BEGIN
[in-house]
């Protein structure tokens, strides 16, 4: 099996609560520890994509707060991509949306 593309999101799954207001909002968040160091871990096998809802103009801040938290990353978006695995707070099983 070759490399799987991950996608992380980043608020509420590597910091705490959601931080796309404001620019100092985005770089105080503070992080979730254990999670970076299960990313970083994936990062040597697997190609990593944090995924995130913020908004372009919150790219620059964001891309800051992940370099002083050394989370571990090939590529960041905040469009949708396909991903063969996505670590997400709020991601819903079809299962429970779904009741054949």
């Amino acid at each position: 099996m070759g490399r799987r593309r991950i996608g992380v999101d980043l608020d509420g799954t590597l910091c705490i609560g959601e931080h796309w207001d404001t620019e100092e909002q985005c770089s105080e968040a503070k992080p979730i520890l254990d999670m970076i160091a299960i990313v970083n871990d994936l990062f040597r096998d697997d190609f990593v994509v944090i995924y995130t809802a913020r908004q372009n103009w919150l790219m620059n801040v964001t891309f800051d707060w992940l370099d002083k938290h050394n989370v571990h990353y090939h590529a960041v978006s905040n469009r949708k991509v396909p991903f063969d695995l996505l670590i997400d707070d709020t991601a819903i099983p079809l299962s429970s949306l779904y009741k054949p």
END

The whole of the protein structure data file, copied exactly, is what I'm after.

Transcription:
[in-house]
């Protein structure tokens, strides 16, 4: 099996609560520890994509707060991509949306 593309999101799954207001909002968040160091871990096998809802103009801040938290990353978006695995707070099983 070759490399799987991950996608992380980043608020509420590597910091705490959601931080796309404001620019100092985005770089105080503070992080979730254990999670970076299960990313970083994936990062040597697997190609990593944090995924995130913020908004372009919150790219620059964001891309800051992940370099002083050394989370571990090939590529960041905040469009949708396909991903063969996505670590997400709020991601819903079809299962429970779904009741054949």
């Amino acid at each position: 099996m070759g490399r799987r593309r991950i996608g992380v999101d980043l608020d509420g799954t590597l910091c705490i609560g959601e931080h796309w207001d404001t620019e100092e909002q985005c770089s105080e968040a503070k992080p979730i520890l254990d999670m970076i160091a299960i990313v970083n871990d994936l990062f040597r096998d697997d190609f990593v994509v944090i995924y995130t809802a913020r908004q372009n103009w919150l790219m620059n801040v964001t891309f800051d707060w992940l370099d002083k938290h050394n989370v571990h990353y090939h590529a960041v978006s905040n469009r949708k991509v396909p991903f063969d695995l996505l670590i997400d707070d709020t991601a819903i099983p079809l299962s429970s949306l779904y009741k054949p």